By now the tanks had arrived. Jack saw that they were unusual in design in that they were duel turreted but he was more concerned with the several Soviet soldiers who emerged, fully armed. Josef turned to his men and explained the situation as the Soviets approached. Jack couldn't understand what was going on but was told to drop his gun. He complied and was sent inside with Josef to help bring out some papers from a desk. Apart from throwing down his cigarette, he remained calm as he dug out his files and passed them to Jack.

However, things were far from calm outside. What had sparked it, Jack didn't know, but what he did know was that one of his fellow Allied soldiers was down on the floor, clutching his stomach. A row had broken out, whilst the senior Soviet soldier tried to restore some order. Over the roar of the wind, Jack heard another soldier get hit. Josef thrust the remainder of his papers into Jack's hands and stormed out. Jack waited for a few seconds and was about to follow when he heard a gunshot, followed by another.  Then silence. Then an order was shouted, followed by several more gunshots.

Panicking, Jack looked around for a way out. In the open drawer, he saw Josef's pistol. He stuffed the papers into his coat then grabbed the pistol and a few rounds of ammunition. As he heard the sound of bodies being dragged through the snow, he ran into the back room, where he grabbed a first aid pack and a torch. He scanned the room one last time as he heard the soldiers burst into the hut and, satisfied that he could take no more, he dived through the only window and out into the forest behind the hut.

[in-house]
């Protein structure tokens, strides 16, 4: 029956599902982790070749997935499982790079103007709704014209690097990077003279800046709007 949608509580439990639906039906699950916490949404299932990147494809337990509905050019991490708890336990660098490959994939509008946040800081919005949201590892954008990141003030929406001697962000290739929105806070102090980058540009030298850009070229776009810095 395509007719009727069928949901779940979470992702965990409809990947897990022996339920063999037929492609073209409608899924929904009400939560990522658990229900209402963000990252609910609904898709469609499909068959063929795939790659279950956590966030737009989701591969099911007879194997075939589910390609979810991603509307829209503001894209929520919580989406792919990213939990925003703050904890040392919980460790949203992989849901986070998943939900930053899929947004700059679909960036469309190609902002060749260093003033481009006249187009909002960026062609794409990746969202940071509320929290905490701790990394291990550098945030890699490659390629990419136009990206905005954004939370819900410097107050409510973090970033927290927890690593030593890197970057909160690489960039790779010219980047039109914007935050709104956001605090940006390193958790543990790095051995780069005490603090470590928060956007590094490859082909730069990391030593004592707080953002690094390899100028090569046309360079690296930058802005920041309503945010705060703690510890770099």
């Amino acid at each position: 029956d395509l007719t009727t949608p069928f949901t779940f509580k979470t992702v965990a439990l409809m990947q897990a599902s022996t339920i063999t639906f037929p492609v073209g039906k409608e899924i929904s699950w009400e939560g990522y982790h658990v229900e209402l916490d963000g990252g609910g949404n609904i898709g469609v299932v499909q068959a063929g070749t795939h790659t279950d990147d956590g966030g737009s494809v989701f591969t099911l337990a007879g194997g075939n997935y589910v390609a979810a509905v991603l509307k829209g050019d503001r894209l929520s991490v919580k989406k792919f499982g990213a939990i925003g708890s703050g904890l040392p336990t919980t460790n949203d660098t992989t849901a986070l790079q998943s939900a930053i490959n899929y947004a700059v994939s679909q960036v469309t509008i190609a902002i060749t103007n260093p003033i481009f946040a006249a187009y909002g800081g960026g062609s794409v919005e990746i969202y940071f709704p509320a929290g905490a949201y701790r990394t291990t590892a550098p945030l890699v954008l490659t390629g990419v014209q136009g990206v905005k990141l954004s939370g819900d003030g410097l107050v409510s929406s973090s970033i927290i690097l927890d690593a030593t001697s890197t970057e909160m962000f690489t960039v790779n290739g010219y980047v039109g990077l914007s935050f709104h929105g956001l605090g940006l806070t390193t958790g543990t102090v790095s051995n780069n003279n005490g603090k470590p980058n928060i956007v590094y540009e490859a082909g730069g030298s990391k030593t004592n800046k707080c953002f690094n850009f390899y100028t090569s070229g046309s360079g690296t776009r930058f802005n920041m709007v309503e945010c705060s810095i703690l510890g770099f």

Running through the snow covered trees, he could hear the Soviets' shouts, they were hot on his heels. He was now far from the well lit road so he could see no further than the filtered moonlight would let him. Possibly one hundred yards away, the barks of the Soviet dogs could be heard, and they were gaining. Jack leapt over a rock and pressed himself up against as he flicked on his torch. He fumbled around, but eventually managed to load a few bullets into the pistol. As the hounds approached, he forced himself up and started running down the mountainside. Instinctively, he turned as the dogs came within a few yards of him. The light off his torch reflected against the menacing eyes of his attackers, and fearful of his life, he shot out at them.

The first dog took two bullets in the neck before falling down, and as the second leapt at Jack, he shot it in the gut. Jack kicked it down the mountainside before it got a chance to try again. Catching his breath, Jack waited for a few seconds, until the soldiers above him caught up. Shots rained down around him. In an attempt to mislead his assailants, he threw the torch in the opposite direction and continued to run down the steep, rocky slope. The deep snowdrifts made it hard going, and just as he felt he could run no further, he slipped on an icy rock and fell headlong down the slope.

Jack rolled helplessly over and over, dropping the pistol in the process, before striking his head against a rock, when everything went black.